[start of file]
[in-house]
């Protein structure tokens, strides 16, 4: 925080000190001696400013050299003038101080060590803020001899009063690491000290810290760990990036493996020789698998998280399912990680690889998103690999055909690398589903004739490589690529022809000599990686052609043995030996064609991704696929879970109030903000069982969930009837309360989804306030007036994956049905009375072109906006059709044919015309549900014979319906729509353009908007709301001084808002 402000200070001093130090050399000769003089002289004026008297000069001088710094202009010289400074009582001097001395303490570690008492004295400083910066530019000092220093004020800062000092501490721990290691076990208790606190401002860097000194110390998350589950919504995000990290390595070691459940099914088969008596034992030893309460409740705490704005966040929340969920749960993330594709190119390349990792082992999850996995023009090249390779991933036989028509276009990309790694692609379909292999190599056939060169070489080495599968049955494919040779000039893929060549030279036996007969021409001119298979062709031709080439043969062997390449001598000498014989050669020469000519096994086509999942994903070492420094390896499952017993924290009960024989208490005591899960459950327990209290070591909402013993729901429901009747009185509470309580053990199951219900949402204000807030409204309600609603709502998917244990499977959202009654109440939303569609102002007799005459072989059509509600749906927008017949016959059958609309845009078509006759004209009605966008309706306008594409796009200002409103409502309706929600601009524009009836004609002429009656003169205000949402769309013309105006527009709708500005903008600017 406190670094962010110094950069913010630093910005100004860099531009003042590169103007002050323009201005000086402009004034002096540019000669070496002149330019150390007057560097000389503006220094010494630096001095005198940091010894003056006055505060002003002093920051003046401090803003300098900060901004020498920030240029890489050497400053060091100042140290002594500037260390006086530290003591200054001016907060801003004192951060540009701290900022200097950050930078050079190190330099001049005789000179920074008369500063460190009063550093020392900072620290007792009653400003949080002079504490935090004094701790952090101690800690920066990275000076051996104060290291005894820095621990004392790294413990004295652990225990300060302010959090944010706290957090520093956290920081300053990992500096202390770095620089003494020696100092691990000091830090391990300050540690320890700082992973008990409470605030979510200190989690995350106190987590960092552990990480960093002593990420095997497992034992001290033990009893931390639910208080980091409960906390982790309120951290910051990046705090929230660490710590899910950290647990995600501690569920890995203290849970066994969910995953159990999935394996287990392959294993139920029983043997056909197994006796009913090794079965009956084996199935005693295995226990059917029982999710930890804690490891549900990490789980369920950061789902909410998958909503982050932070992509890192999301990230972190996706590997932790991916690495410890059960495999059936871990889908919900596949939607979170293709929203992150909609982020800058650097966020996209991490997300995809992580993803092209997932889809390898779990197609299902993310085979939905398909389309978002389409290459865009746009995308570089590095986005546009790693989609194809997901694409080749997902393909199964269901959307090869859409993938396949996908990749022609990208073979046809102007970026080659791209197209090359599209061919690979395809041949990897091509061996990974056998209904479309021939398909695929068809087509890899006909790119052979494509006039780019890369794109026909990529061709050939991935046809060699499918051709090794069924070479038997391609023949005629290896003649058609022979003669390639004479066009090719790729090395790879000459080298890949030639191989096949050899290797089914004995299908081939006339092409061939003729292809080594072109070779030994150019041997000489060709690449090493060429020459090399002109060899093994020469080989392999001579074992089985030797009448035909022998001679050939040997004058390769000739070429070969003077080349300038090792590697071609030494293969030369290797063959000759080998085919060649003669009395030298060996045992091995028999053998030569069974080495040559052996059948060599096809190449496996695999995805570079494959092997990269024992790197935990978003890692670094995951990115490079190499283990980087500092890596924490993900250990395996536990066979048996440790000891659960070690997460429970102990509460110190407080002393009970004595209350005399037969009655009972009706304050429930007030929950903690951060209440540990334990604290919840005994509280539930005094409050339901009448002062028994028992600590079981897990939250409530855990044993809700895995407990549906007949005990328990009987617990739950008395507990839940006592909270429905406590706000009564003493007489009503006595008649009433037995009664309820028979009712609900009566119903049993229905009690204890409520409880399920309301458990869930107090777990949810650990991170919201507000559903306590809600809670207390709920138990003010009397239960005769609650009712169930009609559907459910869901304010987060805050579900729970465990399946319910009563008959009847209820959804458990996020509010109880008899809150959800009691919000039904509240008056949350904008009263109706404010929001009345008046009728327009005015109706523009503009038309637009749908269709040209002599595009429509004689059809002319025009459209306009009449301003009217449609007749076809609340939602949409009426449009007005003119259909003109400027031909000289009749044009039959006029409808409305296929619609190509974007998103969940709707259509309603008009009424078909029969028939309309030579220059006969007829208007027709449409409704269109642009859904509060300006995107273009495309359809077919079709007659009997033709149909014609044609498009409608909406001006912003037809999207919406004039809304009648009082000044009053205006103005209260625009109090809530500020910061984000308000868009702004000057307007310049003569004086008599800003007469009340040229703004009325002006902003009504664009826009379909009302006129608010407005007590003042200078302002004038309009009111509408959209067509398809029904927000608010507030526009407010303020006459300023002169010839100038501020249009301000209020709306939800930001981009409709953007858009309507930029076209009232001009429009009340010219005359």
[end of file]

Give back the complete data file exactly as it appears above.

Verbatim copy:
[in-house]
């Protein structure tokens, strides 16, 4: 925080000190001696400013050299003038101080060590803020001899009063690491000290810290760990990036493996020789698998998280399912990680690889998103690999055909690398589903004739490589690529022809000599990686052609043995030996064609991704696929879970109030903000069982969930009837309360989804306030007036994956049905009375072109906006059709044919015309549900014979319906729509353009908007709301001084808002 402000200070001093130090050399000769003089002289004026008297000069001088710094202009010289400074009582001097001395303490570690008492004295400083910066530019000092220093004020800062000092501490721990290691076990208790606190401002860097000194110390998350589950919504995000990290390595070691459940099914088969008596034992030893309460409740705490704005966040929340969920749960993330594709190119390349990792082992999850996995023009090249390779991933036989028509276009990309790694692609379909292999190599056939060169070489080495599968049955494919040779000039893929060549030279036996007969021409001119298979062709031709080439043969062997390449001598000498014989050669020469000519096994086509999942994903070492420094390896499952017993924290009960024989208490005591899960459950327990209290070591909402013993729901429901009747009185509470309580053990199951219900949402204000807030409204309600609603709502998917244990499977959202009654109440939303569609102002007799005459072989059509509600749906927008017949016959059958609309845009078509006759004209009605966008309706306008594409796009200002409103409502309706929600601009524009009836004609002429009656003169205000949402769309013309105006527009709708500005903008600017 406190670094962010110094950069913010630093910005100004860099531009003042590169103007002050323009201005000086402009004034002096540019000669070496002149330019150390007057560097000389503006220094010494630096001095005198940091010894003056006055505060002003002093920051003046401090803003300098900060901004020498920030240029890489050497400053060091100042140290002594500037260390006086530290003591200054001016907060801003004192951060540009701290900022200097950050930078050079190190330099001049005789000179920074008369500063460190009063550093020392900072620290007792009653400003949080002079504490935090004094701790952090101690800690920066990275000076051996104060290291005894820095621990004392790294413990004295652990225990300060302010959090944010706290957090520093956290920081300053990992500096202390770095620089003494020696100092691990000091830090391990300050540690320890700082992973008990409470605030979510200190989690995350106190987590960092552990990480960093002593990420095997497992034992001290033990009893931390639910208080980091409960906390982790309120951290910051990046705090929230660490710590899910950290647990995600501690569920890995203290849970066994969910995953159990999935394996287990392959294993139920029983043997056909197994006796009913090794079965009956084996199935005693295995226990059917029982999710930890804690490891549900990490789980369920950061789902909410998958909503982050932070992509890192999301990230972190996706590997932790991916690495410890059960495999059936871990889908919900596949939607979170293709929203992150909609982020800058650097966020996209991490997300995809992580993803092209997932889809390898779990197609299902993310085979939905398909389309978002389409290459865009746009995308570089590095986005546009790693989609194809997901694409080749997902393909199964269901959307090869859409993938396949996908990749022609990208073979046809102007970026080659791209197209090359599209061919690979395809041949990897091509061996990974056998209904479309021939398909695929068809087509890899006909790119052979494509006039780019890369794109026909990529061709050939991935046809060699499918051709090794069924070479038997391609023949005629290896003649058609022979003669390639004479066009090719790729090395790879000459080298890949030639191989096949050899290797089914004995299908081939006339092409061939003729292809080594072109070779030994150019041997000489060709690449090493060429020459090399002109060899093994020469080989392999001579074992089985030797009448035909022998001679050939040997004058390769000739070429070969003077080349300038090792590697071609030494293969030369290797063959000759080998085919060649003669009395030298060996045992091995028999053998030569069974080495040559052996059948060599096809190449496996695999995805570079494959092997990269024992790197935990978003890692670094995951990115490079190499283990980087500092890596924490993900250990395996536990066979048996440790000891659960070690997460429970102990509460110190407080002393009970004595209350005399037969009655009972009706304050429930007030929950903690951060209440540990334990604290919840005994509280539930005094409050339901009448002062028994028992600590079981897990939250409530855990044993809700895995407990549906007949005990328990009987617990739950008395507990839940006592909270429905406590706000009564003493007489009503006595008649009433037995009664309820028979009712609900009566119903049993229905009690204890409520409880399920309301458990869930107090777990949810650990991170919201507000559903306590809600809670207390709920138990003010009397239960005769609650009712169930009609559907459910869901304010987060805050579900729970465990399946319910009563008959009847209820959804458990996020509010109880008899809150959800009691919000039904509240008056949350904008009263109706404010929001009345008046009728327009005015109706523009503009038309637009749908269709040209002599595009429509004689059809002319025009459209306009009449301003009217449609007749076809609340939602949409009426449009007005003119259909003109400027031909000289009749044009039959006029409808409305296929619609190509974007998103969940709707259509309603008009009424078909029969028939309309030579220059006969007829208007027709449409409704269109642009859904509060300006995107273009495309359809077919079709007659009997033709149909014609044609498009409608909406001006912003037809999207919406004039809304009648009082000044009053205006103005209260625009109090809530500020910061984000308000868009702004000057307007310049003569004086008599800003007469009340040229703004009325002006902003009504664009826009379909009302006129608010407005007590003042200078302002004038309009009111509408959209067509398809029904927000608010507030526009407010303020006459300023002169010839100038501020249009301000209020709306939800930001981009409709953007858009309507930029076209009232001009429009009340010219005359």